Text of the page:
Friendly reminder, courtesy of the video below: your palms can sweat.
Spencer Seabrooke broke a slacklining world record by making his way across a 305-metre deep gully at the Stawamus Chief in Squamish, B.C. on Aug. 2.
It was a "free solo" walk, meaning Seabrooke wasn't wearing safety ropes of any kind.
"Without a doubt, it's the fear of falling that keeps you alive," Seabrooke told The Huffington Post B.C. in an interview.
"There's no lines at all, so if I hadn't caught the line in those moments, I would've been mashed potatoes after a seven-second free fall."
Seabrooke said he set his sights on the 64-metre wide, 290-metre high pass three years ago: "The day I started slacklining was the day I started training."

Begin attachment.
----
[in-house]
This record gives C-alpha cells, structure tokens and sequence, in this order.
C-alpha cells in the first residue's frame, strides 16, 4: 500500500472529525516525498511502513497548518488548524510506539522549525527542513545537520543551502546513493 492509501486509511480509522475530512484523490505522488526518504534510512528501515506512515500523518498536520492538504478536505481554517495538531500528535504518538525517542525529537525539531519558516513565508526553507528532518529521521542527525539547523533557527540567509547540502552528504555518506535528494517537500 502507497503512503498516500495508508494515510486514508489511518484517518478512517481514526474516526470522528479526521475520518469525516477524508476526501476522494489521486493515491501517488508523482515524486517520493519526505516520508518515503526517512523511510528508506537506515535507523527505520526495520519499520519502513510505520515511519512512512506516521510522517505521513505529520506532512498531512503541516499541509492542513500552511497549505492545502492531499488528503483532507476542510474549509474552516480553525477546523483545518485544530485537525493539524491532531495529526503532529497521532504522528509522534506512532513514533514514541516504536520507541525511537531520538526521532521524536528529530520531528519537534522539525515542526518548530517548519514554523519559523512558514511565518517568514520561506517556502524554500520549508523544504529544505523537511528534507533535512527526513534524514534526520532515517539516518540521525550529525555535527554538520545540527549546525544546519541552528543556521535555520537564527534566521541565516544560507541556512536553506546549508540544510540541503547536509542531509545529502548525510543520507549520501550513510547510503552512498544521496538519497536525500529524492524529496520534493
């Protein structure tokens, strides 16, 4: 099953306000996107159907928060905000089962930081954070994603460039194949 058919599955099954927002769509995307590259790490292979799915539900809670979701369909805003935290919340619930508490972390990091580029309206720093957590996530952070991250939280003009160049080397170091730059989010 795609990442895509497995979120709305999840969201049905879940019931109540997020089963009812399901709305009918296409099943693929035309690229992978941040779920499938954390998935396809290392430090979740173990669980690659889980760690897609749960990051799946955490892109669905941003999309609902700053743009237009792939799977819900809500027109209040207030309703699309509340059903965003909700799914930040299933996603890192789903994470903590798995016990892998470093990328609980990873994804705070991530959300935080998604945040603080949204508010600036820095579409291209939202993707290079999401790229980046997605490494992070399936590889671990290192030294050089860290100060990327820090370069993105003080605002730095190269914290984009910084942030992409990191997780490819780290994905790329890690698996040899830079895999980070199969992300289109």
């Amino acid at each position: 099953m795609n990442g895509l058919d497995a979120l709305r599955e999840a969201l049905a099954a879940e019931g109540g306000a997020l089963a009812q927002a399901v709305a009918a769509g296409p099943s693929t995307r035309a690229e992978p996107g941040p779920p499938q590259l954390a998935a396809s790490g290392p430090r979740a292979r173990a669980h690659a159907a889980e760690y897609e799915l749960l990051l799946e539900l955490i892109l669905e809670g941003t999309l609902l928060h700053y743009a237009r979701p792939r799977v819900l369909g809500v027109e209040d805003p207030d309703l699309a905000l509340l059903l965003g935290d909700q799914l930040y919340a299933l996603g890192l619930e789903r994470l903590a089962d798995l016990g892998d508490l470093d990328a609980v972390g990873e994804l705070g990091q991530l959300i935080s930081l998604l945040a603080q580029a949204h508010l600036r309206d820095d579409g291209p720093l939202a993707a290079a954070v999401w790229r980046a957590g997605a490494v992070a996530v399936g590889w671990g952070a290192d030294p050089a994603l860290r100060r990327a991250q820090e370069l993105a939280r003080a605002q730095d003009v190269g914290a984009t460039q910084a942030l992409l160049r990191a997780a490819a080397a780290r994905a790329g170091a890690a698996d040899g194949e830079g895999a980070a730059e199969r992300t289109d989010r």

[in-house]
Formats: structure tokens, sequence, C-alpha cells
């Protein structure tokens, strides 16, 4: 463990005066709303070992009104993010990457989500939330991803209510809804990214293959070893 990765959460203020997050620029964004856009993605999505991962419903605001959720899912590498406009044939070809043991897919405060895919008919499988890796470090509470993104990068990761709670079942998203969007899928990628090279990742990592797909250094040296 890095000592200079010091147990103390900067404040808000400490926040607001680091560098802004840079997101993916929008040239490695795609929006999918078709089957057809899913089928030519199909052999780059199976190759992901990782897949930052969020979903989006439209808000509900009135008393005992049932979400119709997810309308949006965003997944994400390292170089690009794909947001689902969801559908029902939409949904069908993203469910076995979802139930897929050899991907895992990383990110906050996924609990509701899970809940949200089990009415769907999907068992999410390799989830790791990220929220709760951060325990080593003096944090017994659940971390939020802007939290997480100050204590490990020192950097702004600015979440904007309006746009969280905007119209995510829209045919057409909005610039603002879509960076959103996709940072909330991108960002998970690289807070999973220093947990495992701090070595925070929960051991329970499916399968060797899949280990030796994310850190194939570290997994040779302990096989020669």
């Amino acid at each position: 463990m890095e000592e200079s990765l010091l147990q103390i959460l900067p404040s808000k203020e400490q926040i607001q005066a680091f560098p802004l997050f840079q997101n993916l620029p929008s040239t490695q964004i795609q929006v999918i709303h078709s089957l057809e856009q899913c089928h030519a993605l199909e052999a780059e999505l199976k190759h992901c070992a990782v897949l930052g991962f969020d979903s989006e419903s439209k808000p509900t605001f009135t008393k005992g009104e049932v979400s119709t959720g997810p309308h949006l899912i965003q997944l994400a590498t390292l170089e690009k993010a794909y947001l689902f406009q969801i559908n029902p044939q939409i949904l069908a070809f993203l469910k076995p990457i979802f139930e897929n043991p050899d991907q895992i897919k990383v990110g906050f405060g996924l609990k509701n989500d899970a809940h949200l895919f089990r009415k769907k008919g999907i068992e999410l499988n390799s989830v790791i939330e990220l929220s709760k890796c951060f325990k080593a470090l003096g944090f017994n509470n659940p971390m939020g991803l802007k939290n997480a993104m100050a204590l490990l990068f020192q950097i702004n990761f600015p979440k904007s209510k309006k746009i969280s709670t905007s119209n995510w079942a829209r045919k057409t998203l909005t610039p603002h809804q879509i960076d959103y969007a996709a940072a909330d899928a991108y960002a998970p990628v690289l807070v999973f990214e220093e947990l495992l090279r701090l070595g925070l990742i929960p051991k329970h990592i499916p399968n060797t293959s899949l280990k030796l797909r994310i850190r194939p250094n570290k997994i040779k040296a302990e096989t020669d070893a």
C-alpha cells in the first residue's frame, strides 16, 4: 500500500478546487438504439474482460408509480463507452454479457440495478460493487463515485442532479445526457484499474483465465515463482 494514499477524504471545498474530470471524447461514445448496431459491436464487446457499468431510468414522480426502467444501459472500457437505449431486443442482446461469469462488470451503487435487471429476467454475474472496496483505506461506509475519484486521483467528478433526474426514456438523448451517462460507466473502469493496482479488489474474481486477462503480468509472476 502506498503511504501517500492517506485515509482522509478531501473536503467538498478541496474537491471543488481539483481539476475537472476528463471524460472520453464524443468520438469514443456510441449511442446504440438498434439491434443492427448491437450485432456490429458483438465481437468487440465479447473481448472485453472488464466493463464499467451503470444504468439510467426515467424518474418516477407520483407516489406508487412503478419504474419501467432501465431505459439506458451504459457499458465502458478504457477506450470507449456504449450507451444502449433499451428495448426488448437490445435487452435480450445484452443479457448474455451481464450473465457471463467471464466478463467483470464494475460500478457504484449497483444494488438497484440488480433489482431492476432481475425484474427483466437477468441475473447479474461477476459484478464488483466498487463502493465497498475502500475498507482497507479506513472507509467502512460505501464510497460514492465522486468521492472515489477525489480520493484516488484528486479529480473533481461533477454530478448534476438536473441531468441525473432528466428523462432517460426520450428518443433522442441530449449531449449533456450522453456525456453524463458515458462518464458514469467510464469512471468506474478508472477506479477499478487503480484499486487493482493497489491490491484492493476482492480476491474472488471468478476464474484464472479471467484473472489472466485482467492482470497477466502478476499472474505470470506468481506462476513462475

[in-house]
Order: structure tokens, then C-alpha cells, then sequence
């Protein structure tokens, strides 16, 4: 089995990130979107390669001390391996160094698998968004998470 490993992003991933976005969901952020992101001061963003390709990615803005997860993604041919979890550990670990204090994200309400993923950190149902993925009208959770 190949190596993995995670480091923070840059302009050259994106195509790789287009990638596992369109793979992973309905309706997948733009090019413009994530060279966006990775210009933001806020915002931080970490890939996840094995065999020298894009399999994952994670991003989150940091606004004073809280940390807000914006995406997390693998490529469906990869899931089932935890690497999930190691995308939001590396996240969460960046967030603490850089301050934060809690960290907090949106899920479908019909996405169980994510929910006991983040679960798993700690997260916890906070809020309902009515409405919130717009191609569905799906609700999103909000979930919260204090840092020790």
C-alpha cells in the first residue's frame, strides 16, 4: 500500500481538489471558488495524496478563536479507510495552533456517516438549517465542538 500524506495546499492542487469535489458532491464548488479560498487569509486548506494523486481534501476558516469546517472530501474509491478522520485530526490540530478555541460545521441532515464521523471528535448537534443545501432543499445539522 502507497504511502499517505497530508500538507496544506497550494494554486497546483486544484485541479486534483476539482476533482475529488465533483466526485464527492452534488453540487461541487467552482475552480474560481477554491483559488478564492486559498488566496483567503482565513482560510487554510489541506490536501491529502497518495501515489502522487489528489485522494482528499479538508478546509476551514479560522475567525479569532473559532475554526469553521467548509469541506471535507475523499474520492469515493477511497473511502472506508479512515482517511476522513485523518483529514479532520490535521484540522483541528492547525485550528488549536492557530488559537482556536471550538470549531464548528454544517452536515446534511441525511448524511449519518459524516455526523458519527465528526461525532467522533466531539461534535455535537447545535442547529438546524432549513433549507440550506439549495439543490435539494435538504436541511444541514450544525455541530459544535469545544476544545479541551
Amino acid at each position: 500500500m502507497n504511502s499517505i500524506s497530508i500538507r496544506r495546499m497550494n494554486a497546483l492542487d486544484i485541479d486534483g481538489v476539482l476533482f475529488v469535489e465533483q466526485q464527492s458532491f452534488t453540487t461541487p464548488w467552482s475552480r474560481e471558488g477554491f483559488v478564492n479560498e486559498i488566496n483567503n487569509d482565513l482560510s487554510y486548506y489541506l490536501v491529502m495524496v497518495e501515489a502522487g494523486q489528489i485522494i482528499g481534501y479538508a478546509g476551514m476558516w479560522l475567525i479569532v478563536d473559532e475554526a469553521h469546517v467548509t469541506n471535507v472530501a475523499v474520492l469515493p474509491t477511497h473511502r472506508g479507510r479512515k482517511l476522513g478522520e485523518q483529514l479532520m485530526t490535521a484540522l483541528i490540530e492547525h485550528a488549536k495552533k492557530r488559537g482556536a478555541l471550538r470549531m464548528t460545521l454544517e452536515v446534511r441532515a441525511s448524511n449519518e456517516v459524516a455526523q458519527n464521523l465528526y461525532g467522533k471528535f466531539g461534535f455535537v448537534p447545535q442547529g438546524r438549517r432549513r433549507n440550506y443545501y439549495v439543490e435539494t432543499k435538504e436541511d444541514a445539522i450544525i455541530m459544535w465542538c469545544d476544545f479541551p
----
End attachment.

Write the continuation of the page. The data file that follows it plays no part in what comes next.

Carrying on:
Seabrooke, 26, said he doesn't think he's glamourizing the dangerous sport.
"When you're at the edge, it's so grippingly terrifying that your body wouldn't even let you do it unless you were ready. It's 100 per cent a mental thing," he explained.
The best thing experienced slackliners can do, he said, is to tell stories and "put a little fear in" athletes new to the activity so that they approach it cautiously.
In April, Seabrooke walked a line over Vancouver's seawall out to Siwash Rock — but the Vancouver Park Board considered it trespassing.
Seabrooke said he didn't obtain a permit for his latest stunt. HuffPost B.C. has reached out to BC Parks for comment.
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